Authors:J. Tsai, S. Owega, G. Evans, R. Jervis, M. Fila, P. Tan and O. Malpica
Summertime urban PM2.5 was collected on cellulose filters in downtown Toronto, using a customized air sampler (635 l/min). Mass concentrations for up to 19 trace elements/ions were measured by ICP-AES, INAA and IC. Source apportionment was performed on these results including additional carbon and total mass concentrations using positive matrix factorization (PMF). PMF factors exhibited trends that indicated soil (18%), stationary (19%), secondary (48%), and vehicle (15%) sources. Potential source contribution function (PSCF) analysis identified probable sources of the stationary and secondary PM2.5 as originating from the south and southwest of Toronto.
Authors:Elizabeth C. Cropper, C. G. Evans, J. Jing, A. Klein, A. Proekt, A. Romero and S. C. Rosen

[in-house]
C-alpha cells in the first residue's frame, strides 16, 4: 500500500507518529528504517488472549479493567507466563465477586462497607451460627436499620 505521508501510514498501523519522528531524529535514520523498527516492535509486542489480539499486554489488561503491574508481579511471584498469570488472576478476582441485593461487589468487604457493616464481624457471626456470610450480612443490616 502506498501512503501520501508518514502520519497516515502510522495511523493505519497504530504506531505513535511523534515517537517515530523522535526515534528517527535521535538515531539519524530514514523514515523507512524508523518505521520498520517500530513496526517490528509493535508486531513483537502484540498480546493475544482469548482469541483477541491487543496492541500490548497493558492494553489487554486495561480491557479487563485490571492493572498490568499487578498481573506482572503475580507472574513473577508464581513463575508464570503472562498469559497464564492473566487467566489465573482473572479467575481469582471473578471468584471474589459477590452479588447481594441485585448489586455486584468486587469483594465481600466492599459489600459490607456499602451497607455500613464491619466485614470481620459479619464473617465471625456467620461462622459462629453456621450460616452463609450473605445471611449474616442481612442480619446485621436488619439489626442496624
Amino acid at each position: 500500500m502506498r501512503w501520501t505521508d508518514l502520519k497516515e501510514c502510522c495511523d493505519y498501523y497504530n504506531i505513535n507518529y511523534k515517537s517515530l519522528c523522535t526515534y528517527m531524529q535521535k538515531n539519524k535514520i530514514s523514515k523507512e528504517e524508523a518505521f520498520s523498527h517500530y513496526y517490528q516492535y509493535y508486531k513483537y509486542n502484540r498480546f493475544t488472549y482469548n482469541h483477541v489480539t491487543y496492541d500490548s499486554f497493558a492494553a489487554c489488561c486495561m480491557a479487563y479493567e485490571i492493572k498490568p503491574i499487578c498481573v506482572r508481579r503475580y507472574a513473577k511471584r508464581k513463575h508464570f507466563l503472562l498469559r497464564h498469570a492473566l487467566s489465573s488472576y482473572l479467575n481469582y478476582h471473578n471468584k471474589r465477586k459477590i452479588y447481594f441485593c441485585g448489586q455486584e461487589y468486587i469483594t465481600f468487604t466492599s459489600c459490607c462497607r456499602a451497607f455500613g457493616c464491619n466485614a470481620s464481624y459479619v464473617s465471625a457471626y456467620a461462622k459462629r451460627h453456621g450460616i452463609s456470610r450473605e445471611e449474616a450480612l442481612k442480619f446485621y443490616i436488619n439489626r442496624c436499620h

Although feeding in Aplysia is mediated by a central pattern generator (CPG), the activity of this CPG is modified by afferent input. To determine how afferent activity produces the widespread changes in motor programs that are necessary if behavior is to be modified, we have studied two classes of feeding sensory neurons. We have shown that afferent-induced changes in activity are widespread because sensory neurons make a number of synaptic connections. For example, sensory neurons make monosynaptic excitatory connections with feeding motor neurons. Sensori-motor transmission is, however, regulated so that changes in the periphery do not disrupt ongoing activity. This results from the fact that sensory neurons are also electrically coupled to feeding interneurons. During motor programs sensory neurons are, therefore, rhythmically depolarized via central input. These changes in membrane potential profoundly affect sensori-motor transmission. For example, changes in membrane potential alter spike propagation in sensory neurons so that spikes are only actively transmitted to particular output regions when it is behaviorally appropriate. To summarize, afferent activity alters motor output because sensory neurons make direct contact with motor neurons. Sensori-motor transmission is, however, centrally regulated so that changes in the periphery alter motor programs in a phase-dependent manner.